Sen. Rand Paul of Kentucky is running for president as a Republican. He’s really a Libertarian, but he needs a ticket with a legitimate chance, and, anyway, the Libertarians no longer trust him much more than the mainstream Republicans do. What he actually represents is a modern kind of Republican – reflexive right-wingers with a few quirks and an outlook quite heavily influenced by libertarian thinking.
This gives us a good opportunity to examine what that thinking is, how tempting it can be and how terribly wrong it is. Libertarians frame the political debate as a contest between freedom and equality. It’s a false choice, because freedom without a measure of equality is hollow and meaningless.
We have, in this country, a rarity of history and geography in the freedom to travel. Pretty nice. We can go unchallenged from one jurisdiction to the next for as long as we have the money to go anywhere. But that’s the catch: If I hold down two jobs at minimum wage and rely on food stamps to feed my family, that freedom to travel is purely theoretical, isn’t it?
The freedom from want is nonexistent, and freedom of speech, like every other personal liberty, is limited by one’s wallet, according to the Supreme Court. So the question naturally arises, what is freedom? It’s an odd question in a way, since the country was founded largely on the idea of personal liberty. But that idea is an abstraction, and it means, and has meant, many different things in American history. When you treat freedom as absolute, simple and always desirable, you’re a libertarian.
These people think government limits freedom, so government is, for the most part, undesirable. The idea that government can facilitate freedom, even create some kinds of freedom, seems never to have occurred to them. Yet every part of our government was established to promote some kind of freedom: usually freedom from something, like invasion or starvation.
Libertarians are always optimistic about their movement, because the movement attracts the young. Of course it does. It’s simplistic and consistent, and every college sophomore thinks he’s a superman. Thing is, it was a young people’s movement 50 years ago, and it still is. People mature out of it, usually because a few of life’s cruel turns grow their minds a bit.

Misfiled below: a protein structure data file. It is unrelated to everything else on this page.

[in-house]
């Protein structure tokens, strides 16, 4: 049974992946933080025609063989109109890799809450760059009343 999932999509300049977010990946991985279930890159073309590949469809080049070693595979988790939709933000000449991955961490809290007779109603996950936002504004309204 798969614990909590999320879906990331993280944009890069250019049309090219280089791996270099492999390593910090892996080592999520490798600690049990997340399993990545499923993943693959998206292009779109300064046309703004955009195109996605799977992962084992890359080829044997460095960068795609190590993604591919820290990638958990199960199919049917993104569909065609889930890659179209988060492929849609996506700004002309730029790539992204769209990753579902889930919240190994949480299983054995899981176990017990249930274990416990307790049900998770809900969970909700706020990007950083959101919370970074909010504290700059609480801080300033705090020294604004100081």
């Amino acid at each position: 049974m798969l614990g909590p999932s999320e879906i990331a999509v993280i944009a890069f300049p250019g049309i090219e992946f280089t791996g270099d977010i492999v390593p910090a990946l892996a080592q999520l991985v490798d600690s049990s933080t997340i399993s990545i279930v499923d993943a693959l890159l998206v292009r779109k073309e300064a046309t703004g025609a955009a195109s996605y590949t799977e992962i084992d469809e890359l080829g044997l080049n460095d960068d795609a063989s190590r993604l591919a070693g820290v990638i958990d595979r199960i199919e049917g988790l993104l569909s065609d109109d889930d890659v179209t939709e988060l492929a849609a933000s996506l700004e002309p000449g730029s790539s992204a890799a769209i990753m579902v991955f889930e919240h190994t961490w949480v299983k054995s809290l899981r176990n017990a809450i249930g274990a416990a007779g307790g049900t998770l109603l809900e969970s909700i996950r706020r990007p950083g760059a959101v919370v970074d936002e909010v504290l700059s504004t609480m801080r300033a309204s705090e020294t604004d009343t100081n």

There’s another thing about libertarianism, other than its adherents’ own enviable self confidence, that attracts youngsters. It is the seductive consistency of libertarian thinking. When these people talk, they sound not only reasonable, but well schooled, historically accurate and genuinely progressive on matters of civil liberties. Occasionally they are capable of forming productive partnerships with liberal Democrats on such issues.
Then they say something crazy. The trouble starts when they start talking about economics: destroying the central bank, dismantling the Internal Revenue Service, returning to the gold standard, deregulating everything in sight.
By their own (dim) lights, it all makes perfect sense. If liberty is good, then dammit, it’s good. If it’s good on questions of privacy and personal travel, that is, then it’s good for people’s financial choices. Their downfall is a belief that could be espoused only by a libertarian or an economist. They think regular people make rational decisions concerning money. They don’t. If they did, Las Vegas would be out of business this evening.
If you believe people behave rationally with money, let’s revisit what happened in 2008. A bunch of toxic assets were sold all over the world in packages so enticing as to be irresistible, sellers realizing they were at no risk and only their customers were. The assets were toxic because these same people had approved mortgage loans on a massive basis to people who could not afford the payments. The borrowers were not behaving rationally with respect to money. The lenders were just predators, not sufficiently regulated. Then when the bubble burst and the economy predictably crashed, a lot more people couldn’t pay back loans, inflating the numbers of toxic assets.
All this nearly sent us into a worldwide depression – would have, but for quick Keynesian remedies implemented by both the George W. Bush and Barack Obama administrations. We still haven’t recovered, and we still haven’t addressed the root causes of the problem. But who’s worried? Nobody on Wall Street, because nobody gets prosecuted for crashing the entire economy.
So it turns out that all this freedom, in the form of a deregulated financial sector, is really just freedom for Wall Street to screw people until everybody’s broke flat as a fritter, then to receive bailouts from the taxpayers – who happen to be the same people as their unfortunate customers.
Maybe it’s time to take this Rand Paul guy seriously. Seriously enough to crush him decisively. Otherwise, maybe libertarianism won’t go away, and its disciples will dismember what’s left of a democratic society, leaving brutes to pick the bones.